For the first time, the cells of fungi can also be analysed using a relatively simple microscopic method. Researchers from Würzburg and Cordoba present the innovation in the journal Frontiers in Microbiology.
A selective mating experiment by a curious butterfly breeder has led scientists to a deeper understanding of how butterfly wing color is created and evolves. The study, led by scientists at University of California, Berkeley, and the Marine Biological Laboratory, Woods Hole, is published today in eLife.
Infertility is estimated to affect 9% of reproductive-aged couples globally, and many couples turn to assisted reproductive technology. Selecting embryos with maximum development potential plays a pivotal role in obtaining the highest rate of success. Researchers can evaluate the quality of an embryo by detecting the content of proteins secreted. In Biomicrofluidics, a method to detect trace proteins secreted by embryos using microfluidic droplets and multicolor fluorescence holds promise to select embryos for ART.
Biohybrid robots on the micrometer scale can swim through the body and deliver drugs to tumors or provide other cargo-carrying functions. To be successful, they must consist of materials that can pass through the body's immune response, swim quickly through viscous environments and penetrate tissue cells to deliver cargo. In APL Bioengineering, researchers fabricated biohybrid bacterial microswimmers by combining a genetically engineered E. coli MG1655 substrain and nanoerythrosomes, small structures made from red blood cells.
Researchers at Kanazawa University and Tsukuba University report in Nanoscale that the physical properties of extracellular bacterial membrane vesicles are significantly diverse. The properties for a single type of bacterium as well as for different types are found to be highly heterogeneous.
NTU Singapore scientists have created a paper-like material derived from pollen that bends and curls in response to changing levels of environmental humidity. The ability of this paper made from pollen to alter its mechanical characteristics in response to external stimuli may make it useful in a wide range of applications, from artificial muscles to sensors. Combined with digital printing, it may hold promise for the fabrication of a new generation of programmable natural actuators.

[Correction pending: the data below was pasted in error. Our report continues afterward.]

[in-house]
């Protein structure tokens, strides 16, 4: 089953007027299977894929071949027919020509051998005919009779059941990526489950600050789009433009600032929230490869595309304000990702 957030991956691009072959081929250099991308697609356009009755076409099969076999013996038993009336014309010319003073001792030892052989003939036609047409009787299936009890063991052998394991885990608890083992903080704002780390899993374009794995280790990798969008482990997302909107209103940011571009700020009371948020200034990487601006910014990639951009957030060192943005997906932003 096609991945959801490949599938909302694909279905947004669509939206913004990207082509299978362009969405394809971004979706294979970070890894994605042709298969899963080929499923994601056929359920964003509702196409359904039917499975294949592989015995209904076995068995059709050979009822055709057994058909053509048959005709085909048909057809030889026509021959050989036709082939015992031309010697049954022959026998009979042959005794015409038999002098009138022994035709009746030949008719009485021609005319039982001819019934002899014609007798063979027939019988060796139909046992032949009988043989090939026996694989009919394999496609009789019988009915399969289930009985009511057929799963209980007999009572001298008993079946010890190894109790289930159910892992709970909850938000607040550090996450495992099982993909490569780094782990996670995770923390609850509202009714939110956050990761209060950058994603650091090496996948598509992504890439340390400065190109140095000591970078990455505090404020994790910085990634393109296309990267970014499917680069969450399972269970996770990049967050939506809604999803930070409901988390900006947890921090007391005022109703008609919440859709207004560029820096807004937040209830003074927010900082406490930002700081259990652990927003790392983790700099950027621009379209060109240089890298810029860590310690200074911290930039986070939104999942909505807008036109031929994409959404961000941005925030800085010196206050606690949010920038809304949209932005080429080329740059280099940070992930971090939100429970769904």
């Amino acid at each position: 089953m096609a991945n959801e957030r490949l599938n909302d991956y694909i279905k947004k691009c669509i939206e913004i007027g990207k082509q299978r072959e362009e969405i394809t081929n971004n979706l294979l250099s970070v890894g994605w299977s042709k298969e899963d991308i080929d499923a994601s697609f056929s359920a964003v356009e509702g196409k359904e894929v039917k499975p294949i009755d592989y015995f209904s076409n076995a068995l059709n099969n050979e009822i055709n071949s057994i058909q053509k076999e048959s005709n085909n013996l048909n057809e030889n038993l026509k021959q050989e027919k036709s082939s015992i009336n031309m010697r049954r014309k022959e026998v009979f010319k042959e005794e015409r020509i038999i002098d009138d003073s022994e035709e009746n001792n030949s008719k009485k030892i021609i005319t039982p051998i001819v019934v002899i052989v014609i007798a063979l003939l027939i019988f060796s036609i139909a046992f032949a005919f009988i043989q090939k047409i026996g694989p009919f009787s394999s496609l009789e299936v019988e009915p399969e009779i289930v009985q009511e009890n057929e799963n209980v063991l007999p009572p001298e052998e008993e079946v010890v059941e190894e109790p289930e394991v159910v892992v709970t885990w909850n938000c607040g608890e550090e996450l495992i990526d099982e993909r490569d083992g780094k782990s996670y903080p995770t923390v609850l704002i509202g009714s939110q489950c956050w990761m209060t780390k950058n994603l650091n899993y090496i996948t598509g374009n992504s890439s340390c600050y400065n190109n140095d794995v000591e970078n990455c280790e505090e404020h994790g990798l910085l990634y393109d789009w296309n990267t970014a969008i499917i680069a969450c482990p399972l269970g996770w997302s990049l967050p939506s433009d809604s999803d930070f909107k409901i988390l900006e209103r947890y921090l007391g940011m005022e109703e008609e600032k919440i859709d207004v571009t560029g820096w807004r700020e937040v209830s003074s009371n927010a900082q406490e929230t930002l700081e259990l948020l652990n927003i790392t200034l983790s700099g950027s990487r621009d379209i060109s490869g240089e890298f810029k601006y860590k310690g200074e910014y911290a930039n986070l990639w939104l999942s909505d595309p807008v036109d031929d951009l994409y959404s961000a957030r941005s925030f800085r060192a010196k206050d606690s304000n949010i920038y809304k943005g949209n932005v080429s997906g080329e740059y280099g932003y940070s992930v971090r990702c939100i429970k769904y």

The movements of cell muscles in the form of tiny filaments of proteins have been visualized at unprecedented detail by University of Warwick scientists.
The Casimir Force is a well-known effect originating from the quantum fluctuation of electromagnetic fields in a vacuum. Now an international group of researchers have reported a counterpoint to that theory, adding to the understanding of energy fluctuations within fluids.
University of Groningen scientists observed the characteristics of a single enzyme inside a nanopore. This revealed that the enzyme can exist in four different folded states, or conformers, that play an active role in the reaction mechanism. These results will have consequences for enzyme engineering and the development of inhibitors. The study was published in Nature Chemistry on April 6.
Cell biologists at the UC Riverside reveal the phytochrome B molecule has unexpected dynamics activated by temperature, and behaves differently depending on the temperature and type of light. As climate change warms the world, crop growth patterns and flowering times will change. A better understanding of how phytochromes regulate the seasonal rhythms of plant growth will help scientists develop crops for optimal growth under the new climate and might shed light on cancer in animals.